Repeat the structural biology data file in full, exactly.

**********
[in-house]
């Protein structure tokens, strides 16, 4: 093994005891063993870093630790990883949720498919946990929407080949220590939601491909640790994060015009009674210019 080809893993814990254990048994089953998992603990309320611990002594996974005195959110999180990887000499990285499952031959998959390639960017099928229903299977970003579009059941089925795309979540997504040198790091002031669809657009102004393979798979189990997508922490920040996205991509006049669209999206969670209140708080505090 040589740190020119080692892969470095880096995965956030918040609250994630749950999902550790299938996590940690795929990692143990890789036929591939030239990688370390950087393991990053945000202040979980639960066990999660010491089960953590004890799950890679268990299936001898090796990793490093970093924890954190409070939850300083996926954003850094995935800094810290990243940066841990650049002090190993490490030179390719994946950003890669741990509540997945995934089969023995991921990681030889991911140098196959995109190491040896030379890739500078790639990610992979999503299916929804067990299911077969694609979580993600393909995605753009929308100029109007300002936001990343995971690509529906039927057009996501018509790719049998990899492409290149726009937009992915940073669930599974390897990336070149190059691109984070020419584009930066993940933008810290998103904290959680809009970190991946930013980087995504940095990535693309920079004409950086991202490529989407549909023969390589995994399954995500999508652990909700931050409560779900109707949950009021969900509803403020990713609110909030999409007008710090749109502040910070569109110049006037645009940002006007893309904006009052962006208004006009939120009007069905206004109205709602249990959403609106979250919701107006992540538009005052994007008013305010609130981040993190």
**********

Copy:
[in-house]
């Protein structure tokens, strides 16, 4: 093994005891063993870093630790990883949720498919946990929407080949220590939601491909640790994060015009009674210019 080809893993814990254990048994089953998992603990309320611990002594996974005195959110999180990887000499990285499952031959998959390639960017099928229903299977970003579009059941089925795309979540997504040198790091002031669809657009102004393979798979189990997508922490920040996205991509006049669209999206969670209140708080505090 040589740190020119080692892969470095880096995965956030918040609250994630749950999902550790299938996590940690795929990692143990890789036929591939030239990688370390950087393991990053945000202040979980639960066990999660010491089960953590004890799950890679268990299936001898090796990793490093970093924890954190409070939850300083996926954003850094995935800094810290990243940066841990650049002090190993490490030179390719994946950003890669741990509540997945995934089969023995991921990681030889991911140098196959995109190491040896030379890739500078790639990610992979999503299916929804067990299911077969694609979580993600393909995605753009929308100029109007300002936001990343995971690509529906039927057009996501018509790719049998990899492409290149726009937009992915940073669930599974390897990336070149190059691109984070020419584009930066993940933008810290998103904290959680809009970190991946930013980087995504940095990535693309920079004409950086991202490529989407549909023969390589995994399954995500999508652990909700931050409560779900109707949950009021969900509803403020990713609110909030999409007008710090749109502040910070569109110049006037645009940002006007893309904006009052962006208004006009939120009007069905206004109205709602249990959403609106979250919701107006992540538009005052994007008013305010609130981040993190």